Anyway, Die Hard still holds up as a classic piece of action cinema nearly 20 years later. The daughter from the novel was changed to McClane’s estranged wife, Holly, played by lovely Bonnie Bedelia. So right from the start we’ve got McClane frazzled by family troubles at Christmas time before the terrorists even arrive. Playing the perfect villain is Alan Rickman, whose character was changed to Hans Gruber (from the novel’s Anton). Suspense in the film comes from all kinds of directions. You’ve got McClane playing the most dangerous kind of hide-and-seek with a gang of terrorists who’ve got him outnumbered and out-gunned. And then you’ve got Holly with the other hostages, trying to play it cool and keep McClane safe while all of us out in the audience hope Gruber doesn’t find out her connection to the mysterious hero who’s killing off his men with methods that become increasingly brutal and creative. In addition to the action, there’s also lots of fun psychological stuff (thanks to Gruber’s genius intellect and total lack of morals) and visceral scares that tear right through to the heart of even the toughest of us. We cringe when McClane has no choice but to run bare-footed across a floor full of broken glass, and that’s nothing compared to the later scene where he has to pick the glass out piece by piece. There’s heart and humor in McClane’s relationship with a cop on the ground (Reginald VelJohnson) who’s trying to help him, and huge action (including the awesome moment when McClane avoids a rooftop explosion by cinching a fire hose around his waist and jumping off it) thanks to the taut direction of genre heavyweight John McTiernan (Predator, The Hunt for Red October). Top it all of with a Michael Kamen musical score, and it’s golden.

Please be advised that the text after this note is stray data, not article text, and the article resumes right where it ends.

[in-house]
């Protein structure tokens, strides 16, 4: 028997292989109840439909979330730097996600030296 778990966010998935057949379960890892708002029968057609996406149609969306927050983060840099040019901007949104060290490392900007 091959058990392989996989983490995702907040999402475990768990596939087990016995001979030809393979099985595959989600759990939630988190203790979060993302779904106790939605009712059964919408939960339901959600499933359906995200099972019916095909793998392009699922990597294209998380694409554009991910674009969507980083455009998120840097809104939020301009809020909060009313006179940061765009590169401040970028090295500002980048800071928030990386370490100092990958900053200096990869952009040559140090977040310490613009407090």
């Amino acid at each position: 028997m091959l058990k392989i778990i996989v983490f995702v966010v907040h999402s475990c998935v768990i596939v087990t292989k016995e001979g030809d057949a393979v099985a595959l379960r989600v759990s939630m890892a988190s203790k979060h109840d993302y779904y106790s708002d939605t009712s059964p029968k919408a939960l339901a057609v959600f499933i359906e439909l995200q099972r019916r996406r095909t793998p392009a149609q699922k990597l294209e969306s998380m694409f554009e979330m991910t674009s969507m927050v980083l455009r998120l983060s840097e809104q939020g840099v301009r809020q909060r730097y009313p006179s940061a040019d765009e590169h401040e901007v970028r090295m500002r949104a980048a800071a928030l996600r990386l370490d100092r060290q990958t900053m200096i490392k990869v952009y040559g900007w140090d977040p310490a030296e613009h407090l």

Die Hard 2: Die Harder came along in 1990. It was also based on a novel (called 58 Minutes) but this time by a different author (Walter Wager). Doug Richardson (Bad Boys, Money Train) co-wrote the script with the returning de Souza, while McTiernan was replaced in the director’s chair by the decidedly more popcorny (and some would say flat-out corny) Renny Harlin (Cliffhanger, Cutthroat Island). The action moves to Washington, D.C., where McClane is spending yet another stressful Christmas Eve (at Dulles International Airport) waiting for Holly to arrive from California. But when a rogue military group seizes the airport, McClane slips into “I can’t believe this is happening to me again on Christmas” mode and starts doing what he does best. There’s a special forces team — led by John Amos from TV’s Good Times! — that’s not what it seems, and lots of harrowing explosions including an ejection seat escape — that’s just as spectacularly (but lovingly) ridiculous as the fire-hose trick from the first film but maybe not as believable — and some old-fashioned hand-to-hand combat. It’s fun, but maybe not quite as good as the original.